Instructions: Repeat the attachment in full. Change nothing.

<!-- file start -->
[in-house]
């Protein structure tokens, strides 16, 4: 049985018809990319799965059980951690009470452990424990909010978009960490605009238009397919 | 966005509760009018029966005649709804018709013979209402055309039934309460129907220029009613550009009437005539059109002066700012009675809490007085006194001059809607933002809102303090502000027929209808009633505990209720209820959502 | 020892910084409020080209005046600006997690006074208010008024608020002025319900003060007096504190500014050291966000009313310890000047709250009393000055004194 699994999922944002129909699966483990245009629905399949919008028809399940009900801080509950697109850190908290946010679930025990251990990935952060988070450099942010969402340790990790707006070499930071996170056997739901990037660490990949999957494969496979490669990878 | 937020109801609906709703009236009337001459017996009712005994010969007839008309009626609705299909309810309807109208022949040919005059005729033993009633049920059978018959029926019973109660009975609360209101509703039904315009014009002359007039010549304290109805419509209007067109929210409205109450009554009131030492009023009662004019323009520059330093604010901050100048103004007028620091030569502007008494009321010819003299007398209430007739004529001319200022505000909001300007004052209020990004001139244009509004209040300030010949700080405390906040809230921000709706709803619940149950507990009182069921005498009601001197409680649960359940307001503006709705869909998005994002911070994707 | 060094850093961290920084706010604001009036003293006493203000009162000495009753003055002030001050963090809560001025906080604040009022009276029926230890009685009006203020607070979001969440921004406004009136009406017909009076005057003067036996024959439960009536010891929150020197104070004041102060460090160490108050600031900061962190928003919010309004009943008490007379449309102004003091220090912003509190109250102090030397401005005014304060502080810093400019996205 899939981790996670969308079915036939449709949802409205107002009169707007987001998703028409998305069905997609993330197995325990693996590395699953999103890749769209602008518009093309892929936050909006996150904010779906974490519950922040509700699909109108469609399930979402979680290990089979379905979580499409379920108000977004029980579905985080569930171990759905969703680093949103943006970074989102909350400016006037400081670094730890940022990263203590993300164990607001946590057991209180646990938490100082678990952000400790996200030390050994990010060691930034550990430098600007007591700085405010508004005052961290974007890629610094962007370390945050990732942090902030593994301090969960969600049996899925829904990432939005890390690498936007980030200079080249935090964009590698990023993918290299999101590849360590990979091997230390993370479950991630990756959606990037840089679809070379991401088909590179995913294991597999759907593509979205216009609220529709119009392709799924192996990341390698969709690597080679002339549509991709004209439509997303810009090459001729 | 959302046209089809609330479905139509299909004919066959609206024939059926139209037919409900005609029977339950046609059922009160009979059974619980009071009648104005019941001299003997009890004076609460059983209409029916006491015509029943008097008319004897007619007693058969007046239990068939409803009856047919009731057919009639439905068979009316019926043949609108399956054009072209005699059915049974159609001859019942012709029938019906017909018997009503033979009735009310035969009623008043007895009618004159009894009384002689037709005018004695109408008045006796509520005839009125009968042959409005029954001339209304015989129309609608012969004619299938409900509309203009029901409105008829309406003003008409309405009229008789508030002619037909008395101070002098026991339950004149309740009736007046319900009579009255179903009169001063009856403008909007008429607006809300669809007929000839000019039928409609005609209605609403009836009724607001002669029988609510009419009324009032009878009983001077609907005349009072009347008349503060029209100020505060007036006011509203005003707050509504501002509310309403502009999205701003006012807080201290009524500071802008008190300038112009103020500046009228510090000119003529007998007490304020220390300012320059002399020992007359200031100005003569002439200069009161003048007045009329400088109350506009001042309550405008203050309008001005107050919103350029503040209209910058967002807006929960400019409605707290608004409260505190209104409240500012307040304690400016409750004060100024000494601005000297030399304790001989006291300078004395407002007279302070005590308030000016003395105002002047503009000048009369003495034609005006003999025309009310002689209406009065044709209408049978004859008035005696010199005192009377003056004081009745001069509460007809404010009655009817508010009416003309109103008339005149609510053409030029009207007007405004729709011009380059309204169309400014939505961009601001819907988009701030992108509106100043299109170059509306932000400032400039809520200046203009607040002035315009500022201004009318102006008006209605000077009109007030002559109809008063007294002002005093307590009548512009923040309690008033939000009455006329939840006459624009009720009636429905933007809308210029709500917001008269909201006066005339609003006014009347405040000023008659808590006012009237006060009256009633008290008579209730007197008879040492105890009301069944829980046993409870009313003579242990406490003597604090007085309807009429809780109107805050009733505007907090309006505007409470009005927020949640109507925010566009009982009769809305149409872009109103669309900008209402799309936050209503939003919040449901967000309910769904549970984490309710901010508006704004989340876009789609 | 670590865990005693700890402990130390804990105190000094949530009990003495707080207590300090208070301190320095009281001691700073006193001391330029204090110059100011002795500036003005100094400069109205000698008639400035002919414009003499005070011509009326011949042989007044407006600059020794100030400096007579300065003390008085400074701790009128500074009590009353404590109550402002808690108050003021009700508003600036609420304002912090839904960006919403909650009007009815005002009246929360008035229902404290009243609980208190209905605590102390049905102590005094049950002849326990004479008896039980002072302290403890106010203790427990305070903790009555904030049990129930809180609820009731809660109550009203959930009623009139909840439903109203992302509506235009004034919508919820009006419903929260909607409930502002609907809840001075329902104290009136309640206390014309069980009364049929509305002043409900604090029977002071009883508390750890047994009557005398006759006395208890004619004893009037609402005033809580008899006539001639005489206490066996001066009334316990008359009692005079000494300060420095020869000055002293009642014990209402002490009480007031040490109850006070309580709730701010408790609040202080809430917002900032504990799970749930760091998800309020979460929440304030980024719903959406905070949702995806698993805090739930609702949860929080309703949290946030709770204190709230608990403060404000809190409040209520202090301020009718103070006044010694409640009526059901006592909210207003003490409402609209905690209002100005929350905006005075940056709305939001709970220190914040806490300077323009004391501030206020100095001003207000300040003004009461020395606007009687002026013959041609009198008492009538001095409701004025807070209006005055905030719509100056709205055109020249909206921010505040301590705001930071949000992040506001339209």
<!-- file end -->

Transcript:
[in-house]
């Protein structure tokens, strides 16, 4: 049985018809990319799965059980951690009470452990424990909010978009960490605009238009397919 | 966005509760009018029966005649709804018709013979209402055309039934309460129907220029009613550009009437005539059109002066700012009675809490007085006194001059809607933002809102303090502000027929209808009633505990209720209820959502 | 020892910084409020080209005046600006997690006074208010008024608020002025319900003060007096504190500014050291966000009313310890000047709250009393000055004194 699994999922944002129909699966483990245009629905399949919008028809399940009900801080509950697109850190908290946010679930025990251990990935952060988070450099942010969402340790990790707006070499930071996170056997739901990037660490990949999957494969496979490669990878 | 937020109801609906709703009236009337001459017996009712005994010969007839008309009626609705299909309810309807109208022949040919005059005729033993009633049920059978018959029926019973109660009975609360209101509703039904315009014009002359007039010549304290109805419509209007067109929210409205109450009554009131030492009023009662004019323009520059330093604010901050100048103004007028620091030569502007008494009321010819003299007398209430007739004529001319200022505000909001300007004052209020990004001139244009509004209040300030010949700080405390906040809230921000709706709803619940149950507990009182069921005498009601001197409680649960359940307001503006709705869909998005994002911070994707 | 060094850093961290920084706010604001009036003293006493203000009162000495009753003055002030001050963090809560001025906080604040009022009276029926230890009685009006203020607070979001969440921004406004009136009406017909009076005057003067036996024959439960009536010891929150020197104070004041102060460090160490108050600031900061962190928003919010309004009943008490007379449309102004003091220090912003509190109250102090030397401005005014304060502080810093400019996205 899939981790996670969308079915036939449709949802409205107002009169707007987001998703028409998305069905997609993330197995325990693996590395699953999103890749769209602008518009093309892929936050909006996150904010779906974490519950922040509700699909109108469609399930979402979680290990089979379905979580499409379920108000977004029980579905985080569930171990759905969703680093949103943006970074989102909350400016006037400081670094730890940022990263203590993300164990607001946590057991209180646990938490100082678990952000400790996200030390050994990010060691930034550990430098600007007591700085405010508004005052961290974007890629610094962007370390945050990732942090902030593994301090969960969600049996899925829904990432939005890390690498936007980030200079080249935090964009590698990023993918290299999101590849360590990979091997230390993370479950991630990756959606990037840089679809070379991401088909590179995913294991597999759907593509979205216009609220529709119009392709799924192996990341390698969709690597080679002339549509991709004209439509997303810009090459001729 | 959302046209089809609330479905139509299909004919066959609206024939059926139209037919409900005609029977339950046609059922009160009979059974619980009071009648104005019941001299003997009890004076609460059983209409029916006491015509029943008097008319004897007619007693058969007046239990068939409803009856047919009731057919009639439905068979009316019926043949609108399956054009072209005699059915049974159609001859019942012709029938019906017909018997009503033979009735009310035969009623008043007895009618004159009894009384002689037709005018004695109408008045006796509520005839009125009968042959409005029954001339209304015989129309609608012969004619299938409900509309203009029901409105008829309406003003008409309405009229008789508030002619037909008395101070002098026991339950004149309740009736007046319900009579009255179903009169001063009856403008909007008429607006809300669809007929000839000019039928409609005609209605609403009836009724607001002669029988609510009419009324009032009878009983001077609907005349009072009347008349503060029209100020505060007036006011509203005003707050509504501002509310309403502009999205701003006012807080201290009524500071802008008190300038112009103020500046009228510090000119003529007998007490304020220390300012320059002399020992007359200031100005003569002439200069009161003048007045009329400088109350506009001042309550405008203050309008001005107050919103350029503040209209910058967002807006929960400019409605707290608004409260505190209104409240500012307040304690400016409750004060100024000494601005000297030399304790001989006291300078004395407002007279302070005590308030000016003395105002002047503009000048009369003495034609005006003999025309009310002689209406009065044709209408049978004859008035005696010199005192009377003056004081009745001069509460007809404010009655009817508010009416003309109103008339005149609510053409030029009207007007405004729709011009380059309204169309400014939505961009601001819907988009701030992108509106100043299109170059509306932000400032400039809520200046203009607040002035315009500022201004009318102006008006209605000077009109007030002559109809008063007294002002005093307590009548512009923040309690008033939000009455006329939840006459624009009720009636429905933007809308210029709500917001008269909201006066005339609003006014009347405040000023008659808590006012009237006060009256009633008290008579209730007197008879040492105890009301069944829980046993409870009313003579242990406490003597604090007085309807009429809780109107805050009733505007907090309006505007409470009005927020949640109507925010566009009982009769809305149409872009109103669309900008209402799309936050209503939003919040449901967000309910769904549970984490309710901010508006704004989340876009789609 | 670590865990005693700890402990130390804990105190000094949530009990003495707080207590300090208070301190320095009281001691700073006193001391330029204090110059100011002795500036003005100094400069109205000698008639400035002919414009003499005070011509009326011949042989007044407006600059020794100030400096007579300065003390008085400074701790009128500074009590009353404590109550402002808690108050003021009700508003600036609420304002912090839904960006919403909650009007009815005002009246929360008035229902404290009243609980208190209905605590102390049905102590005094049950002849326990004479008896039980002072302290403890106010203790427990305070903790009555904030049990129930809180609820009731809660109550009203959930009623009139909840439903109203992302509506235009004034919508919820009006419903929260909607409930502002609907809840001075329902104290009136309640206390014309069980009364049929509305002043409900604090029977002071009883508390750890047994009557005398006759006395208890004619004893009037609402005033809580008899006539001639005489206490066996001066009334316990008359009692005079000494300060420095020869000055002293009642014990209402002490009480007031040490109850006070309580709730701010408790609040202080809430917002900032504990799970749930760091998800309020979460929440304030980024719903959406905070949702995806698993805090739930609702949860929080309703949290946030709770204190709230608990403060404000809190409040209520202090301020009718103070006044010694409640009526059901006592909210207003003490409402609209905690209002100005929350905006005075940056709305939001709970220190914040806490300077323009004391501030206020100095001003207000300040003004009461020395606007009687002026013959041609009198008492009538001095409701004025807070209006005055905030719509100056709205055109020249909206921010505040301590705001930071949000992040506001339209």